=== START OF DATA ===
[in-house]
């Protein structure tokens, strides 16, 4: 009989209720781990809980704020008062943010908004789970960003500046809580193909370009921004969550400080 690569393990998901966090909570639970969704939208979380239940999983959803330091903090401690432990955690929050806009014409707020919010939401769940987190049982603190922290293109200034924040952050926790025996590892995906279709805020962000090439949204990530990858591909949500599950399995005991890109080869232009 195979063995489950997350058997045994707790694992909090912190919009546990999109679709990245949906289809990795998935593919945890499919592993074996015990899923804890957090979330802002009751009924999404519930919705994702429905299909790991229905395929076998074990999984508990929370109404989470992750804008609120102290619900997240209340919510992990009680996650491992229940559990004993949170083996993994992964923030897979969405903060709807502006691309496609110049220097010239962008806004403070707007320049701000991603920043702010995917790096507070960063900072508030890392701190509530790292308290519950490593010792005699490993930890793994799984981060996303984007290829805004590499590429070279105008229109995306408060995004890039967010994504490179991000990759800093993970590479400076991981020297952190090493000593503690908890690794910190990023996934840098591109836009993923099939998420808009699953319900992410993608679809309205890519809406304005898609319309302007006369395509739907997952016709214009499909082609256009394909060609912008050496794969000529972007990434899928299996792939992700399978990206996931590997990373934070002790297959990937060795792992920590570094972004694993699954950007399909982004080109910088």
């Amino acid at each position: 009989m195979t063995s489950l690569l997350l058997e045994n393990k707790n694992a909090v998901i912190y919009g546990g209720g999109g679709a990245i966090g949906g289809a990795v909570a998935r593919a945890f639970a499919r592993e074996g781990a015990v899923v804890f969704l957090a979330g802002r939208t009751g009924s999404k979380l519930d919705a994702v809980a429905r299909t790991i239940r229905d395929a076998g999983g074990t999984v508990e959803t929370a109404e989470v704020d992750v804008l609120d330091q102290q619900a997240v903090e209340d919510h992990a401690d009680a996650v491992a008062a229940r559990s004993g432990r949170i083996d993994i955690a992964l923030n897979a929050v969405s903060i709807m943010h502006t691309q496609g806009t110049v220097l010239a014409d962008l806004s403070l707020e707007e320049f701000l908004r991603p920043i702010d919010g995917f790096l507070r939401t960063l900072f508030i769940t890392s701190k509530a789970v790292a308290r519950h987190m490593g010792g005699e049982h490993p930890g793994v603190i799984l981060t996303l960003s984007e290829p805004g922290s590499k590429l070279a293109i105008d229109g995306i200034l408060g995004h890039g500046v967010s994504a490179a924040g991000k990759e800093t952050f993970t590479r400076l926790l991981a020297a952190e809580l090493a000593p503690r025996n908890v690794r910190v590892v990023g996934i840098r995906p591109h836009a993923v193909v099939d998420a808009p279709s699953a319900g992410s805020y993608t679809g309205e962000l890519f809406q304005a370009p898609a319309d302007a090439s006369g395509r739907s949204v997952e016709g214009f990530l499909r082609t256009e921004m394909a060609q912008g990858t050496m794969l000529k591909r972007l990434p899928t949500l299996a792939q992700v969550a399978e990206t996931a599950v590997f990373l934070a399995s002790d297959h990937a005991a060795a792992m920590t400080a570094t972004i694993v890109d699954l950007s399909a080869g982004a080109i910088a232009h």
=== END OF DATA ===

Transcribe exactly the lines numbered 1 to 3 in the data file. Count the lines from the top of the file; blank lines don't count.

[in-house]
């Protein structure tokens, strides 16, 4: 009989209720781990809980704020008062943010908004789970960003500046809580193909370009921004969550400080 690569393990998901966090909570639970969704939208979380239940999983959803330091903090401690432990955690929050806009014409707020919010939401769940987190049982603190922290293109200034924040952050926790025996590892995906279709805020962000090439949204990530990858591909949500599950399995005991890109080869232009 195979063995489950997350058997045994707790694992909090912190919009546990999109679709990245949906289809990795998935593919945890499919592993074996015990899923804890957090979330802002009751009924999404519930919705994702429905299909790991229905395929076998074990999984508990929370109404989470992750804008609120102290619900997240209340919510992990009680996650491992229940559990004993949170083996993994992964923030897979969405903060709807502006691309496609110049220097010239962008806004403070707007320049701000991603920043702010995917790096507070960063900072508030890392701190509530790292308290519950490593010792005699490993930890793994799984981060996303984007290829805004590499590429070279105008229109995306408060995004890039967010994504490179991000990759800093993970590479400076991981020297952190090493000593503690908890690794910190990023996934840098591109836009993923099939998420808009699953319900992410993608679809309205890519809406304005898609319309302007006369395509739907997952016709214009499909082609256009394909060609912008050496794969000529972007990434899928299996792939992700399978990206996931590997990373934070002790297959990937060795792992920590570094972004694993699954950007399909982004080109910088």
């Amino acid at each position: 009989m195979t063995s489950l690569l997350l058997e045994n393990k707790n694992a909090v998901i912190y919009g546990g209720g999109g679709a990245i966090g949906g289809a990795v909570a998935r593919a945890f639970a499919r592993e074996g781990a015990v899923v804890f969704l957090a979330g802002r939208t009751g009924s999404k979380l519930d919705a994702v809980a429905r299909t790991i239940r229905d395929a076998g999983g074990t999984v508990e959803t929370a109404e989470v704020d992750v804008l609120d330091q102290q619900a997240v903090e209340d919510h992990a401690d009680a996650v491992a008062a229940r559990s004993g432990r949170i083996d993994i955690a992964l923030n897979a929050v969405s903060i709807m943010h502006t691309q496609g806009t110049v220097l010239a014409d962008l806004s403070l707020e707007e320049f701000l908004r991603p920043i702010d919010g995917f790096l507070r939401t960063l900072f508030i769940t890392s701190k509530a789970v790292a308290r519950h987190m490593g010792g005699e049982h490993p930890g793994v603190i799984l981060t996303l960003s984007e290829p805004g922290s590499k590429l070279a293109i105008d229109g995306i200034l408060g995004h890039g500046v967010s994504a490179a924040g991000k990759e800093t952050f993970t590479r400076l926790l991981a020297a952190e809580l090493a000593p503690r025996n908890v690794r910190v590892v990023g996934i840098r995906p591109h836009a993923v193909v099939d998420a808009p279709s699953a319900g992410s805020y993608t679809g309205e962000l890519f809406q304005a370009p898609a319309d302007a090439s006369g395509r739907s949204v997952e016709g214009f990530l499909r082609t256009e921004m394909a060609q912008g990858t050496m794969l000529k591909r972007l990434p899928t949500l299996a792939q992700v969550a399978e990206t996931a599950v590997f990373l934070a399995s002790d297959h990937a005991a060795a792992m920590t400080a570094t972004i694993v890109d699954l950007s399909a080869g982004a080109i910088a232009h």